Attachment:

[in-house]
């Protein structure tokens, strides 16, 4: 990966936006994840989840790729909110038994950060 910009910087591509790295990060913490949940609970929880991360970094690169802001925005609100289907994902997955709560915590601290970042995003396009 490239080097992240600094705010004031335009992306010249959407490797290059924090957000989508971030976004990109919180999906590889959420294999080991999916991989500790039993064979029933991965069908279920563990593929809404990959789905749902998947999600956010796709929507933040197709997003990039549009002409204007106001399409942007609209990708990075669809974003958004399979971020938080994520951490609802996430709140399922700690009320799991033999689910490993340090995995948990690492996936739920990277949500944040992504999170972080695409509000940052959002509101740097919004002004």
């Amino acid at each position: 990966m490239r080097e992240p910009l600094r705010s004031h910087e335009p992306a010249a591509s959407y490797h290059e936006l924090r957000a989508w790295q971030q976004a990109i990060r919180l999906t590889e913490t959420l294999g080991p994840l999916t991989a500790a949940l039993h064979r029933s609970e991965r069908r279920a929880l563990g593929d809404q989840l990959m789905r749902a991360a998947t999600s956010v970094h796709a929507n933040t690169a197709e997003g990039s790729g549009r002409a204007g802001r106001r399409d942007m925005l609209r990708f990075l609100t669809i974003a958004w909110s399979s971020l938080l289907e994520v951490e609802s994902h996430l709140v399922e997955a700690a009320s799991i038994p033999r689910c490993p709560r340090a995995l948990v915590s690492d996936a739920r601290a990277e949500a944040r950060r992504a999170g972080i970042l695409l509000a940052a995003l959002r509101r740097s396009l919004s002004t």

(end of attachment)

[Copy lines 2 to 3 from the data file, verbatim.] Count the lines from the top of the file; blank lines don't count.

């Protein structure tokens, strides 16, 4: 990966936006994840989840790729909110038994950060 910009910087591509790295990060913490949940609970929880991360970094690169802001925005609100289907994902997955709560915590601290970042995003396009 490239080097992240600094705010004031335009992306010249959407490797290059924090957000989508971030976004990109919180999906590889959420294999080991999916991989500790039993064979029933991965069908279920563990593929809404990959789905749902998947999600956010796709929507933040197709997003990039549009002409204007106001399409942007609209990708990075669809974003958004399979971020938080994520951490609802996430709140399922700690009320799991033999689910490993340090995995948990690492996936739920990277949500944040992504999170972080695409509000940052959002509101740097919004002004």
């Amino acid at each position: 990966m490239r080097e992240p910009l600094r705010s004031h910087e335009p992306a010249a591509s959407y490797h290059e936006l924090r957000a989508w790295q971030q976004a990109i990060r919180l999906t590889e913490t959420l294999g080991p994840l999916t991989a500790a949940l039993h064979r029933s609970e991965r069908r279920a929880l563990g593929d809404q989840l990959m789905r749902a991360a998947t999600s956010v970094h796709a929507n933040t690169a197709e997003g990039s790729g549009r002409a204007g802001r106001r399409d942007m925005l609209r990708f990075l609100t669809i974003a958004w909110s399979s971020l938080l289907e994520v951490e609802s994902h996430l709140v399922e997955a700690a009320s799991i038994p033999r689910c490993p709560r340090a995995l948990v915590s690492d996936a739920r601290a990277e949500a944040r950060r992504a999170g972080i970042l695409l509000a940052a995003l959002r509101r740097s396009l919004s002004t």